Hurricane Florence and Emotional Recovery

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The trauma of Hurricane Florence and the catastrophic flooding is overwhelming for children with autism.  While every child’s response is different, there are some common behaviors and reactions.  Emotional recovery involves caring adults responding to and supporting children at their unique developmental levels.

Common Behaviors and Reactions

  • Regressive behaviors (reverting back to earlier stages of development)
  • Problems sleeping and eating
  • Physical problems or complaints
  • Tantrums, acting out, anger, aggression
  • Withdrawing, non-responsiveness
  • Fears about safety, loss, and recurrence of the disaster
  • Intense sadness or hopelessness
  • Anxiety and nervousness
  • Depression

beach-beautiful-cloudy-1030320Helpful Strategies for Families at Home

  • Limit media coverage and conversations about the hurricane and flooding
  • Validate concerns and fears
  • Reassure your child about being safe and loved
  • Answer questions and concerns in an honest but comforting manner
  • Address changes in environment and schedules (loss of electricity, school closings, etc.)
  • Provide increased choice-making opportunities to allow a sense of control
  • Encourage play and exercise activities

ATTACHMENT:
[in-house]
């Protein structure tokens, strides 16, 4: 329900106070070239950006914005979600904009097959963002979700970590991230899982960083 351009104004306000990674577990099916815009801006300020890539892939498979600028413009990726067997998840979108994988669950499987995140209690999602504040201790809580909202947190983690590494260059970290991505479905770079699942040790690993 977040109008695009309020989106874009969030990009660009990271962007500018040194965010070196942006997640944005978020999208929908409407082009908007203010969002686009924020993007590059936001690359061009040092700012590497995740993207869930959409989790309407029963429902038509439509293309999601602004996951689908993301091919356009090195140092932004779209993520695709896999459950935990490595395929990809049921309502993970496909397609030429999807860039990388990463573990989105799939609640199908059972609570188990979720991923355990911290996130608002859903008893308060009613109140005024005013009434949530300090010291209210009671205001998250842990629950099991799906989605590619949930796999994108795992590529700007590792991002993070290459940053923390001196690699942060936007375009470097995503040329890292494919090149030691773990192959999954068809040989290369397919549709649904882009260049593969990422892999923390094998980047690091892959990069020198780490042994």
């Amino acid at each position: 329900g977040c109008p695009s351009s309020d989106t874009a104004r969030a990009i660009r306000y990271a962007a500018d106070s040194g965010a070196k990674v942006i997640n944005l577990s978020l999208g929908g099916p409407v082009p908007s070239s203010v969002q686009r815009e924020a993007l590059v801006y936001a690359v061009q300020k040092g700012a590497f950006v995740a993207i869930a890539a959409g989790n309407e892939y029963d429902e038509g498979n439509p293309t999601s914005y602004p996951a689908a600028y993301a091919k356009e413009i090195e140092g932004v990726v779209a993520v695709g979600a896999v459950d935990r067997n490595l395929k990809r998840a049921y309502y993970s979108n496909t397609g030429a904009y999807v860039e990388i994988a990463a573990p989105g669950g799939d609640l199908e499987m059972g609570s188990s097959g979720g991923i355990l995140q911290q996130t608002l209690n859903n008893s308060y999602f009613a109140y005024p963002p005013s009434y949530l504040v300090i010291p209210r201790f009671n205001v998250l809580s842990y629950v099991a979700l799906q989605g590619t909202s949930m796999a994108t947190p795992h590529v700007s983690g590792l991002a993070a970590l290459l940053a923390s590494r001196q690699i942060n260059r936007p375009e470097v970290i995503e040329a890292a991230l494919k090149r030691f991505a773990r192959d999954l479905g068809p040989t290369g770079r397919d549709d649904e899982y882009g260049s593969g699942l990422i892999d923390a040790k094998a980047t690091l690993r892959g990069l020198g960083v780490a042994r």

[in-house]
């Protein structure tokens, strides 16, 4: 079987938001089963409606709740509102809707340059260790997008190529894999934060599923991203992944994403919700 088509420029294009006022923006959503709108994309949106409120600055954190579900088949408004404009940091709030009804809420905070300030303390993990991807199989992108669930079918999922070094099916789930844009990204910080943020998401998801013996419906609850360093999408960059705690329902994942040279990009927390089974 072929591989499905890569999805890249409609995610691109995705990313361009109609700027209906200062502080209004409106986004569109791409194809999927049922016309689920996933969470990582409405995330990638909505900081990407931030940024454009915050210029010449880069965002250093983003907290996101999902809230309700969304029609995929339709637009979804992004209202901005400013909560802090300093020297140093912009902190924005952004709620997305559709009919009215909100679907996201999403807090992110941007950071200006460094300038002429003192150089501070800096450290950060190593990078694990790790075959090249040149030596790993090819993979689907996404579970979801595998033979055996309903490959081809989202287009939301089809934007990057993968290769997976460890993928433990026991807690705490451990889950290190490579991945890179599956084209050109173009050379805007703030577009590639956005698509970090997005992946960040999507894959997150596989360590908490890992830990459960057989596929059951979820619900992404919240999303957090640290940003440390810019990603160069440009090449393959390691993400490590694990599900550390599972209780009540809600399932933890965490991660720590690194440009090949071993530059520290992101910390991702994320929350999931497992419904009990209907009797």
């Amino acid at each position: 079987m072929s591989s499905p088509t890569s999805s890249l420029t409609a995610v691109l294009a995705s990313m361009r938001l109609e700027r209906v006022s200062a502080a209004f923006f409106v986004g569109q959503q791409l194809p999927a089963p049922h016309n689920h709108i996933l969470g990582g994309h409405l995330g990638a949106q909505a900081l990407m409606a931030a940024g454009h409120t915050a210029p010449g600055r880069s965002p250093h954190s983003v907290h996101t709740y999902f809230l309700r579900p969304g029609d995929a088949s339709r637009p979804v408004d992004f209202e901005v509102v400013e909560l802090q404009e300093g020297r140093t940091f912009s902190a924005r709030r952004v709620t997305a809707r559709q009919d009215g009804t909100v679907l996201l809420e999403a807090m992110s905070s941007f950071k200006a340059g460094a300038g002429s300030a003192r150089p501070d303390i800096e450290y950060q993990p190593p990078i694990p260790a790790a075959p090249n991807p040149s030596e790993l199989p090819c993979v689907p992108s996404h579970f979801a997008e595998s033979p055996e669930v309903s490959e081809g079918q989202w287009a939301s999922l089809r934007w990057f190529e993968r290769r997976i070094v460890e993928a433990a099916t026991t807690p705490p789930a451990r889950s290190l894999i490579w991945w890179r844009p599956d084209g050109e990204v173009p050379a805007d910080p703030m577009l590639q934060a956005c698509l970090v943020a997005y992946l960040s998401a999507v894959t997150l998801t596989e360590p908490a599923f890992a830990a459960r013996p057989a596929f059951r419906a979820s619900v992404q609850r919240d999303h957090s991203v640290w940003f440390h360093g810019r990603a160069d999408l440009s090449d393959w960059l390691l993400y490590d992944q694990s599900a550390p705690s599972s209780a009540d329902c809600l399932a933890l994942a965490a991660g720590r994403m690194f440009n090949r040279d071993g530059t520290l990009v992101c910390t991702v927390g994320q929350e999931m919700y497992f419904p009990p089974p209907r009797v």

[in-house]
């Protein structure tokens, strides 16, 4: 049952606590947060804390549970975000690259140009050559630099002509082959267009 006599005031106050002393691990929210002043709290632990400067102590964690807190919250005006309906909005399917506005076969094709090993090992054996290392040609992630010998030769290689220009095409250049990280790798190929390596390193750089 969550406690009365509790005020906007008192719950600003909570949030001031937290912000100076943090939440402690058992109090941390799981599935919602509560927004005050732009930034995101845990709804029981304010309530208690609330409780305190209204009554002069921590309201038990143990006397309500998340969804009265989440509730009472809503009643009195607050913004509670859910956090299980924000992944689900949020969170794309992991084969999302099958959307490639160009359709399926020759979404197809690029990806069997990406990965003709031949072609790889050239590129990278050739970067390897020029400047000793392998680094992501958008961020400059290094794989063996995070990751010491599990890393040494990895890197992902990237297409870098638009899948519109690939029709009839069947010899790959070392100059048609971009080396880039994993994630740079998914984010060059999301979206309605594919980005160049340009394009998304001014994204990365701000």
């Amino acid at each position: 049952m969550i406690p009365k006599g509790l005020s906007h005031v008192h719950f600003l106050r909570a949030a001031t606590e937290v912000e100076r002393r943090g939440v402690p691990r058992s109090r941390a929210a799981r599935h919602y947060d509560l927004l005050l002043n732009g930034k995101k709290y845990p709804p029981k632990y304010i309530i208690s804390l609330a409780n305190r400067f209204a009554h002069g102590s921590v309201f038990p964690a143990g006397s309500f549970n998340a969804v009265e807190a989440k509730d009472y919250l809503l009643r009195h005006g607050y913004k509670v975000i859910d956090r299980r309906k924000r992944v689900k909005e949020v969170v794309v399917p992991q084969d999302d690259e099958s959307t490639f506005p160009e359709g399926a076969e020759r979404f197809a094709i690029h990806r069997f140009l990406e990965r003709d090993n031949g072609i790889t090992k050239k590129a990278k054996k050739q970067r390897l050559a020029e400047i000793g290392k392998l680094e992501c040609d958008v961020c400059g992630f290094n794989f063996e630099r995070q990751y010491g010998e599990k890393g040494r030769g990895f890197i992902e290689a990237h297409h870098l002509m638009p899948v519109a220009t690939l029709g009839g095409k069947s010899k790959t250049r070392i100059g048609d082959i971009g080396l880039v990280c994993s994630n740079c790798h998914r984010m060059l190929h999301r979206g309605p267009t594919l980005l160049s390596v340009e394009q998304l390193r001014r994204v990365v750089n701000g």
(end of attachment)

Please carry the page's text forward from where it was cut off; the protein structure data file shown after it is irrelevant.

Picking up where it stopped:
• Provide opportunities to do something to help others in need (donate items, volunteer, etc.)
  • Stress the positives of first responders, volunteers, and donations

Helpful Strategies for Families in Emergency Shelters

  • Set up a physical environment that best meets your child’s needs (advocate for the best match regarding lighting, noise level, etc.)
  • Model for staff the methods of communication that your child understands (visual supports, understandable words or gestures, simple statements and questions, simple directions, etc.)
  • Give food choices whenever possible
  • Entertain with play activities, movies, art, music, and games the child enjoys
  • Provide opportunities to move around and exercise
  • Avoid media coverage and conversations about the hurricane and flooding
  • Validate concerns and fears
  • Reassure your child about being safe and loved
  • Take your child’s lead in interactions
  • Keep a calm demeanor and a slow pace
  • Minimize demands and unwelcome intrusions
  • Give opportunities for your child to help
  • Point out the positives (first responders, volunteers, donations, words of support, etc.) 

In the days to follow, many children will return to a school setting.  Remember that each school has student services and support personnel who can assist with a child’s individual needs and concerns:  school counselors, school social workers, school nurses, school psychologists, special educators, etc.  These professionals work with other area specialists on many levels.  Emotional recovery is a process that requires time and support.

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Rose Marie Sherman
Parent Advocate/Special Projects; MA in Education, MA in Counseling
Rose Marie is a parent advocate and special projects assistant.  She is a certified educator and counselor who became a strong proponent of ABA when her son was diagnosed with autism.  Rose Marie utilizes her personal and professional experiences to help children and their families.

Read more about Rose Marie.

Text copyright © 2018 by Rose Marie Sherman

 

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